YOU ARE HERE: LAT HomeCollections

The World

20 killed as clashes erupt in Somalia

Troops battle suspected Islamist remnants. The bodies of two soldiers were stoned and set ablaze, witnesses say.

March 22, 2007|Edmund Sanders | Times Staff Writer

NAIROBI, KENYA — In some of the bloodiest fighting in months, at least 20 people were killed Wednesday in Somalia's capital. The dead included seven government soldiers, some of whose bodies were dragged through the streets and set on fire, witnesses said.

The gruesome scene was reminiscent of the 1993 crash of a U.S. Black Hawk helicopter in Mogadishu during an ill-fated mission that left 18 American servicemen dead.

The latest clashes began after government soldiers, aided by Ethiopian troops, launched an early-morning raid on the town's outskirts. They encountered stiff resistance from gunmen believed to be remnants of the Islamic Courts Union.

The Islamic alliance, accused by U.S. officials of having links to Al Qaeda, was driven out of Mogadishu in December. However, some of its fighters have moved underground and are now attempting to launch an insurgency against the government. They are calling for the withdrawal of foreign troops.

Though U.S. and United Nations officials hoped the brief Ethiopian-led war against the Islamists would restore peace and security to Somalia after 16 years of clan war and anarchy, the Horn of Africa nation appears to be slipping back into chaos.

Amid near-daily mortar attacks and shootouts, Mogadishu residents complain that the violence is the worst it has been in years despite the presence of Ethiopian and African Union troops assisting Somalia's weak transitional government.

Tens of thousands of Somalis have fled the country in recent months, according to refugee groups. Last month, bandits hijacked a World Food Program ship delivering rations.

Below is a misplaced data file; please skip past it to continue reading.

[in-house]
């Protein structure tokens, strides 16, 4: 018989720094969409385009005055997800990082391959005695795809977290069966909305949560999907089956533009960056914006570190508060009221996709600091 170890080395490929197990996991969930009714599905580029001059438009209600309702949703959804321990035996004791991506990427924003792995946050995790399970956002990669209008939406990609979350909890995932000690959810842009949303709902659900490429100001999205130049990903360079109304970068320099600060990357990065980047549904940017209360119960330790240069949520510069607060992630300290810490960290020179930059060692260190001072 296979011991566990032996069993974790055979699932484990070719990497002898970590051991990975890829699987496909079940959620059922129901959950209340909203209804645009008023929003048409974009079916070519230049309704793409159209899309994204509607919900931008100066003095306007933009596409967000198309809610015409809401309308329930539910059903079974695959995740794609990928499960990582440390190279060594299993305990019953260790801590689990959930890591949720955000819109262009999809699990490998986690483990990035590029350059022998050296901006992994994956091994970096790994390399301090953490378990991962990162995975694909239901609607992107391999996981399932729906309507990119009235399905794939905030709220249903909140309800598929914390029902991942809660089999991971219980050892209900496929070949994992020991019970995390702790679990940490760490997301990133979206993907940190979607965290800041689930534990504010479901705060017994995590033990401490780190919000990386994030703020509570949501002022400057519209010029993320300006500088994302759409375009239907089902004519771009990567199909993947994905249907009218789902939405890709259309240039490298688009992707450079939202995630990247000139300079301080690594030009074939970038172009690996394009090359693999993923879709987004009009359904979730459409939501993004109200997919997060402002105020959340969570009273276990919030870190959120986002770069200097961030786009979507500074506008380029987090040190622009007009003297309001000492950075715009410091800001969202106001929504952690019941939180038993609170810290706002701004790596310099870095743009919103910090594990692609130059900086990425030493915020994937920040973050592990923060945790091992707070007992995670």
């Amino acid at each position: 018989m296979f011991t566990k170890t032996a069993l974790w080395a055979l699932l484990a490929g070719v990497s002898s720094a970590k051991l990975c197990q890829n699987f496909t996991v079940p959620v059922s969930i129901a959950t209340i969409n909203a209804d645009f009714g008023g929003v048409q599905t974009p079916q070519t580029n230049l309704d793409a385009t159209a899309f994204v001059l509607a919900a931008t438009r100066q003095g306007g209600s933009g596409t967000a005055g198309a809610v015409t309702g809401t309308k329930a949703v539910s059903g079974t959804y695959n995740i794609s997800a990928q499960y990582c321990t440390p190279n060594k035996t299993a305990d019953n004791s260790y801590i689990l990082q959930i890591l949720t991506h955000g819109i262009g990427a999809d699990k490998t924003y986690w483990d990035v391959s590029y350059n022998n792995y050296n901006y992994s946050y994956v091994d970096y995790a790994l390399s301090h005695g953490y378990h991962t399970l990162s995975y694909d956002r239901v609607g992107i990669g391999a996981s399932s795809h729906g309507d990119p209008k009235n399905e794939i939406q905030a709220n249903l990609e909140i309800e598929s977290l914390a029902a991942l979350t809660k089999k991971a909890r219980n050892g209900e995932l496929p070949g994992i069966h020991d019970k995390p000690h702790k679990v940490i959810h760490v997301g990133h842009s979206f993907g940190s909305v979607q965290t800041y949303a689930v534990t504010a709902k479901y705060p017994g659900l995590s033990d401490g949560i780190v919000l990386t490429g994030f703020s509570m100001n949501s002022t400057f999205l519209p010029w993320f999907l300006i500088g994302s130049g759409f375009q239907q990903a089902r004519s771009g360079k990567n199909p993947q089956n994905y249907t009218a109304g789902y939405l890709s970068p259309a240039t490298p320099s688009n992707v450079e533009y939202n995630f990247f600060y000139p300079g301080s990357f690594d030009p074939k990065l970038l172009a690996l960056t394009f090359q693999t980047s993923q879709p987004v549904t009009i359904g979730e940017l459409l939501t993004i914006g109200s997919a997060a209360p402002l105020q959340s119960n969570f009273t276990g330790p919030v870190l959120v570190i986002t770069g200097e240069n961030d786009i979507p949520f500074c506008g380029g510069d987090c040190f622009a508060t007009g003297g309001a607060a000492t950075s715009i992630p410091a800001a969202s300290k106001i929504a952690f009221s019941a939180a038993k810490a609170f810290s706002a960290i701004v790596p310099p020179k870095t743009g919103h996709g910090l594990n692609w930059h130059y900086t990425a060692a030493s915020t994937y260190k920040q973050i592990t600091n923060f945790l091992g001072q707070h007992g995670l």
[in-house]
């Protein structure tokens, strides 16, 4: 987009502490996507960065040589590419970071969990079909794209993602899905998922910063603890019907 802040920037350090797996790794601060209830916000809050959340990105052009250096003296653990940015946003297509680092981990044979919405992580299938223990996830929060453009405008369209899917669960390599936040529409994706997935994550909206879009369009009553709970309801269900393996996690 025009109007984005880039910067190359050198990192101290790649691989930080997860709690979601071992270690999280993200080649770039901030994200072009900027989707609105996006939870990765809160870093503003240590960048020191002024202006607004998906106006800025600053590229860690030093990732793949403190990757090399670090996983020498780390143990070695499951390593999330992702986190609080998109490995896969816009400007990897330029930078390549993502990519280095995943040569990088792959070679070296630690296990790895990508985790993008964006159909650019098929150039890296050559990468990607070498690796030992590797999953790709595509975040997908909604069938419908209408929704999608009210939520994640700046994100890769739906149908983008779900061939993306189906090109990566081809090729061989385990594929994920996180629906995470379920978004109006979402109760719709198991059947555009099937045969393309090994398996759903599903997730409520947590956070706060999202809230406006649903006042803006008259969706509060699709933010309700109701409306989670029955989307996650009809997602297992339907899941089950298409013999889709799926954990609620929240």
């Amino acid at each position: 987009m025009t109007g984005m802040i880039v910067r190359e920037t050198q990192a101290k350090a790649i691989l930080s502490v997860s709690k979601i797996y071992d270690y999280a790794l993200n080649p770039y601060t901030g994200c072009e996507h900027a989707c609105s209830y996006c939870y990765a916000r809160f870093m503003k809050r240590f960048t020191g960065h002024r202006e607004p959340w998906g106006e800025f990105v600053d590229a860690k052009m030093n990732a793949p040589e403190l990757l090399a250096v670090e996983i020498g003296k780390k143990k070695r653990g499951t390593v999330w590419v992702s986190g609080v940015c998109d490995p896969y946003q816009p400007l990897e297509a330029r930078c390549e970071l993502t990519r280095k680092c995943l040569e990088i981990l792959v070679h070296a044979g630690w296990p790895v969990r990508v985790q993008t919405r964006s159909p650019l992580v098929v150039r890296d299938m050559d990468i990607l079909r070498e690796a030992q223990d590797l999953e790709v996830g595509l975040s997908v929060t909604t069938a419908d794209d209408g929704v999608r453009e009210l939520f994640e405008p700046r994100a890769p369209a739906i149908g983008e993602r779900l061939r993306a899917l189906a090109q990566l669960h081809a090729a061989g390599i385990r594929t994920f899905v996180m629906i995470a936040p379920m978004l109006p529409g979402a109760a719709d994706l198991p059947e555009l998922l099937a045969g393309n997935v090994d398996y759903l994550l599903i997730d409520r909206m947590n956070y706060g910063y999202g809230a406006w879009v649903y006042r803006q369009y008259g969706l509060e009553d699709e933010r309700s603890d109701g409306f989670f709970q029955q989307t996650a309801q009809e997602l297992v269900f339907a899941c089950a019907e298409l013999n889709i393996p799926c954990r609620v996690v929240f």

"At least we had peace during the time of the Islamic Courts Union," said Halima Abdi, a single mother of six. "If the government and Ethiopian troops are not going to keep the security, they should leave."

Hospital officials said they were treating dozens of civilians injured in Wednesday's fight.

"We have already received 55 wounded people of different ages, including children and old people," said Dahir Mohamoud Mohammed, director of Madina Hospital in Mogadishu.

Local journalists and photographers reported seeing at least two uniformed bodies being dragged by rope, stoned and then set on fire.

Shabelle Media Network, a Somalian news agency, on Wednesday posted pictures it said depicted the bodies of Ethiopian and Somalian government soldiers being dragged by angry mobs.

Ethiopian officials denied that any of their soldiers were among those pulled through the streets. "That is categorically false," Foreign Ministry spokesman Solomon Abede told Reuters news agency.

Michael E. Ranneberger, U.S. ambassador to Kenya, condemned the desecration of the soldiers' bodies as "horrendous" but insisted that Somalia was making progress.

"We do feel on the balance that the situation in Somalia is moving forward in a generally positive way," said Ranneberger, who also oversees U.S. affairs in Somalia.

He said the arrival of Ugandan peacekeepers, the first of an African Union force expected to eventually total 8,000, should help government forces maintain security and disarm militants.

A reconciliation conference aimed at soothing Somalia's long-standing clan rivalries also is being planned.

Ranneberger blamed recent anti-government violence on several groups, including former Islamist fighters, warlords attempting to regain control and criminal gangs. "It's a bit of an insecurity soup," he said.

He accused Al Qaeda operatives of fueling some of the chaos in Somalia. "To the extent that [the Islamic Courts Union is] seeking to reorganize, there undoubtedly is Al Qaeda encouragement for that and support for that."


Special correspondent Lutfi Sheriff Mohammed in Mogadishu contributed to this report.

Los Angeles Times Articles